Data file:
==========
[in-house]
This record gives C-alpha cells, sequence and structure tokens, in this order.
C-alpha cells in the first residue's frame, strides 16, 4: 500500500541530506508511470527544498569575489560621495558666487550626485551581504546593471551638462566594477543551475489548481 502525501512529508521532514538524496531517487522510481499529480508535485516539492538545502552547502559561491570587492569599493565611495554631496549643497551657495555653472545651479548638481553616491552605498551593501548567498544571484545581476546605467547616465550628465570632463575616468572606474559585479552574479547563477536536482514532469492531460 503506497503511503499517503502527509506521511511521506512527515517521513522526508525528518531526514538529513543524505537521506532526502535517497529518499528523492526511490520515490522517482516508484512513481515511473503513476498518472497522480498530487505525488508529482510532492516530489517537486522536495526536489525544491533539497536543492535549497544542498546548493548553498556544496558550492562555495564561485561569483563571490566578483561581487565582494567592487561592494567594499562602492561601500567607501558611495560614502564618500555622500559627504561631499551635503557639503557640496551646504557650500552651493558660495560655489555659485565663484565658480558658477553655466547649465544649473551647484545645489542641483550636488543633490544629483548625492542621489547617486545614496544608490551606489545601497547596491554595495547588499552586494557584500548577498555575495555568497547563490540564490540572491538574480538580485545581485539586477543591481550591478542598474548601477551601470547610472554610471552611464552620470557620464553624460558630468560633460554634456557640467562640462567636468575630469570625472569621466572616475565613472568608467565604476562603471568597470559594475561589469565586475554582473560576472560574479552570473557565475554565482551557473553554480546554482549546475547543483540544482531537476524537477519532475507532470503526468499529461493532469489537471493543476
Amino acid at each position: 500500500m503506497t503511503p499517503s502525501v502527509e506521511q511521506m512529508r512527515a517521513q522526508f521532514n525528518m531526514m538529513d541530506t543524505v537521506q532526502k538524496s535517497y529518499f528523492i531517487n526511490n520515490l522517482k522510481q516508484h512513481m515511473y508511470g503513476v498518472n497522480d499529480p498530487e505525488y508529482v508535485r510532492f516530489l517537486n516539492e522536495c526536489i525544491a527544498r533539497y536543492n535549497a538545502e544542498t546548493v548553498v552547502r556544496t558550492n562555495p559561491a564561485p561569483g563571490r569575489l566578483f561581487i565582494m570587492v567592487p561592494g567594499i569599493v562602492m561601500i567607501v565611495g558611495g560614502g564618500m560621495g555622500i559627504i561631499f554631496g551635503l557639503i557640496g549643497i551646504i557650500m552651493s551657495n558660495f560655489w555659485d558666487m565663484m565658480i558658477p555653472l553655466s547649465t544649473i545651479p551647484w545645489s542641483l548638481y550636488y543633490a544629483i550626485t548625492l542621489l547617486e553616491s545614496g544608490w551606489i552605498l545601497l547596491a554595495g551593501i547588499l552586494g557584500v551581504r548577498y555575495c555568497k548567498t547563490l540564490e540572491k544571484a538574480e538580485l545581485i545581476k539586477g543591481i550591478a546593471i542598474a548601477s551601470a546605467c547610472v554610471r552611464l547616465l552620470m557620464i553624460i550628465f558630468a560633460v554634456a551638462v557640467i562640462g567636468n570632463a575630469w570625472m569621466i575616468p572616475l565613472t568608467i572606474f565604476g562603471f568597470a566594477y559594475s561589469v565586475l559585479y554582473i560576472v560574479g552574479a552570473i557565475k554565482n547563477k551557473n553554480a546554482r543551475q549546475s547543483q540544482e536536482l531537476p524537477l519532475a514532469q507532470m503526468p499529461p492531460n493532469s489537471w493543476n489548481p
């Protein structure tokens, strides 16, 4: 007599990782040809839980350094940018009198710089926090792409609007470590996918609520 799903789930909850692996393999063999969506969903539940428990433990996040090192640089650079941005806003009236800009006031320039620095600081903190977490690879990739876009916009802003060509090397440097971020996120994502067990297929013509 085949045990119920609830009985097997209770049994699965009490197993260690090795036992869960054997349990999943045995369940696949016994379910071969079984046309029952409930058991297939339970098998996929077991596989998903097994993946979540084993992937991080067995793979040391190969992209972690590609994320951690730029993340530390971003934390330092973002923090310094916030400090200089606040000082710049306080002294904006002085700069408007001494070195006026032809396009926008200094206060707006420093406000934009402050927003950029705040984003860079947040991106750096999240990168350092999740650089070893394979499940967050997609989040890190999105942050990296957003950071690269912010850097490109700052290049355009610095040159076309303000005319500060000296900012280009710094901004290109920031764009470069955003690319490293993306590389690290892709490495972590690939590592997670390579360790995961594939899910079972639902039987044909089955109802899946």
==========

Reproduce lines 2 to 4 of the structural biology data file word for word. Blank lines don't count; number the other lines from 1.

This record gives C-alpha cells, sequence and structure tokens, in this order.
C-alpha cells in the first residue's frame, strides 16, 4: 500500500541530506508511470527544498569575489560621495558666487550626485551581504546593471551638462566594477543551475489548481 502525501512529508521532514538524496531517487522510481499529480508535485516539492538545502552547502559561491570587492569599493565611495554631496549643497551657495555653472545651479548638481553616491552605498551593501548567498544571484545581476546605467547616465550628465570632463575616468572606474559585479552574479547563477536536482514532469492531460 503506497503511503499517503502527509506521511511521506512527515517521513522526508525528518531526514538529513543524505537521506532526502535517497529518499528523492526511490520515490522517482516508484512513481515511473503513476498518472497522480498530487505525488508529482510532492516530489517537486522536495526536489525544491533539497536543492535549497544542498546548493548553498556544496558550492562555495564561485561569483563571490566578483561581487565582494567592487561592494567594499562602492561601500567607501558611495560614502564618500555622500559627504561631499551635503557639503557640496551646504557650500552651493558660495560655489555659485565663484565658480558658477553655466547649465544649473551647484545645489542641483550636488543633490544629483548625492542621489547617486545614496544608490551606489545601497547596491554595495547588499552586494557584500548577498555575495555568497547563490540564490540572491538574480538580485545581485539586477543591481550591478542598474548601477551601470547610472554610471552611464552620470557620464553624460558630468560633460554634456557640467562640462567636468575630469570625472569621466572616475565613472568608467565604476562603471568597470559594475561589469565586475554582473560576472560574479552570473557565475554565482551557473553554480546554482549546475547543483540544482531537476524537477519532475507532470503526468499529461493532469489537471493543476
Amino acid at each position: 500500500m503506497t503511503p499517503s502525501v502527509e506521511q511521506m512529508r512527515a517521513q522526508f521532514n525528518m531526514m538529513d541530506t543524505v537521506q532526502k538524496s535517497y529518499f528523492i531517487n526511490n520515490l522517482k522510481q516508484h512513481m515511473y508511470g503513476v498518472n497522480d499529480p498530487e505525488y508529482v508535485r510532492f516530489l517537486n516539492e522536495c526536489i525544491a527544498r533539497y536543492n535549497a538545502e544542498t546548493v548553498v552547502r556544496t558550492n562555495p559561491a564561485p561569483g563571490r569575489l566578483f561581487i565582494m570587492v567592487p561592494g567594499i569599493v562602492m561601500i567607501v565611495g558611495g560614502g564618500m560621495g555622500i559627504i561631499f554631496g551635503l557639503i557640496g549643497i551646504i557650500m552651493s551657495n558660495f560655489w555659485d558666487m565663484m565658480i558658477p555653472l553655466s547649465t544649473i545651479p551647484w545645489s542641483l548638481y550636488y543633490a544629483i550626485t548625492l542621489l547617486e553616491s545614496g544608490w551606489i552605498l545601497l547596491a554595495g551593501i547588499l552586494g557584500v551581504r548577498y555575495c555568497k548567498t547563490l540564490e540572491k544571484a538574480e538580485l545581485i545581476k539586477g543591481i550591478a546593471i542598474a548601477s551601470a546605467c547610472v554610471r552611464l547616465l552620470m557620464i553624460i550628465f558630468a560633460v554634456a551638462v557640467i562640462g567636468n570632463a575630469w570625472m569621466i575616468p572616475l565613472t568608467i572606474f565604476g562603471f568597470a566594477y559594475s561589469v565586475l559585479y554582473i560576472v560574479g552574479a552570473i557565475k554565482n547563477k551557473n553554480a546554482r543551475q549546475s547543483q540544482e536536482l531537476p524537477l519532475a514532469q507532470m503526468p499529461p492531460n493532469s489537471w493543476n489548481p